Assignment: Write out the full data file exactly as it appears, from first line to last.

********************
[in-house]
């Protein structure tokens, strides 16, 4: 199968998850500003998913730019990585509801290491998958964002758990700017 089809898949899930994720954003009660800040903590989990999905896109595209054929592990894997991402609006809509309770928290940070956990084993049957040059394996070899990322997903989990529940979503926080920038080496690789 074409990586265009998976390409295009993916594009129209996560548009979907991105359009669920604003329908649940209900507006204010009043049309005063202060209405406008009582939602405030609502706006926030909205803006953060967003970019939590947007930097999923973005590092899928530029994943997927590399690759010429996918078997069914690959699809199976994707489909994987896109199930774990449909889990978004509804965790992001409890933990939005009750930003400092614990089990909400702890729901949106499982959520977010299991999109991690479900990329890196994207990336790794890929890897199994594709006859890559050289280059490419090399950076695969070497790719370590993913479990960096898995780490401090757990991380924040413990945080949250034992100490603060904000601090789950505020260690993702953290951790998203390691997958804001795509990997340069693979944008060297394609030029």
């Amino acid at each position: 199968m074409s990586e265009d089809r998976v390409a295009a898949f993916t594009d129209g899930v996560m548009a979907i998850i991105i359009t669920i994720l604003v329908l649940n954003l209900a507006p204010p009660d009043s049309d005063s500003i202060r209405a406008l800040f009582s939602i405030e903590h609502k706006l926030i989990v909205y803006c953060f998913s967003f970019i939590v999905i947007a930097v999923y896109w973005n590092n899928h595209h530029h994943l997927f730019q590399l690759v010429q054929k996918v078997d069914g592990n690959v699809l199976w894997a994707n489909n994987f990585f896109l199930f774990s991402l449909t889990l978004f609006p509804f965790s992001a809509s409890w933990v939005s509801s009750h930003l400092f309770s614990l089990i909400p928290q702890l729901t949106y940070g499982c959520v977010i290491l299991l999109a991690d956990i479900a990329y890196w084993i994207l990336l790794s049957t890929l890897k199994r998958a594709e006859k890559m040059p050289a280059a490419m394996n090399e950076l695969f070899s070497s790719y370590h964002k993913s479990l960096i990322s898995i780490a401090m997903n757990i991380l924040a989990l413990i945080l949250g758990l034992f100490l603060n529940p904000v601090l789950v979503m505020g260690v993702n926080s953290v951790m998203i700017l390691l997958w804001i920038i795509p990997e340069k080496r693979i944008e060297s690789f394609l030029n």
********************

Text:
[in-house]
């Protein structure tokens, strides 16, 4: 199968998850500003998913730019990585509801290491998958964002758990700017 089809898949899930994720954003009660800040903590989990999905896109595209054929592990894997991402609006809509309770928290940070956990084993049957040059394996070899990322997903989990529940979503926080920038080496690789 074409990586265009998976390409295009993916594009129209996560548009979907991105359009669920604003329908649940209900507006204010009043049309005063202060209405406008009582939602405030609502706006926030909205803006953060967003970019939590947007930097999923973005590092899928530029994943997927590399690759010429996918078997069914690959699809199976994707489909994987896109199930774990449909889990978004509804965790992001409890933990939005009750930003400092614990089990909400702890729901949106499982959520977010299991999109991690479900990329890196994207990336790794890929890897199994594709006859890559050289280059490419090399950076695969070497790719370590993913479990960096898995780490401090757990991380924040413990945080949250034992100490603060904000601090789950505020260690993702953290951790998203390691997958804001795509990997340069693979944008060297394609030029």
């Amino acid at each position: 199968m074409s990586e265009d089809r998976v390409a295009a898949f993916t594009d129209g899930v996560m548009a979907i998850i991105i359009t669920i994720l604003v329908l649940n954003l209900a507006p204010p009660d009043s049309d005063s500003i202060r209405a406008l800040f009582s939602i405030e903590h609502k706006l926030i989990v909205y803006c953060f998913s967003f970019i939590v999905i947007a930097v999923y896109w973005n590092n899928h595209h530029h994943l997927f730019q590399l690759v010429q054929k996918v078997d069914g592990n690959v699809l199976w894997a994707n489909n994987f990585f896109l199930f774990s991402l449909t889990l978004f609006p509804f965790s992001a809509s409890w933990v939005s509801s009750h930003l400092f309770s614990l089990i909400p928290q702890l729901t949106y940070g499982c959520v977010i290491l299991l999109a991690d956990i479900a990329y890196w084993i994207l990336l790794s049957t890929l890897k199994r998958a594709e006859k890559m040059p050289a280059a490419m394996n090399e950076l695969f070899s070497s790719y370590h964002k993913s479990l960096i990322s898995i780490a401090m997903n757990i991380l924040a989990l413990i945080l949250g758990l034992f100490l603060n529940p904000v601090l789950v979503m505020g260690v993702n926080s953290v951790m998203i700017l390691l997958w804001i920038i795509p990997e340069k080496r693979i944008e060297s690789f394609l030029n």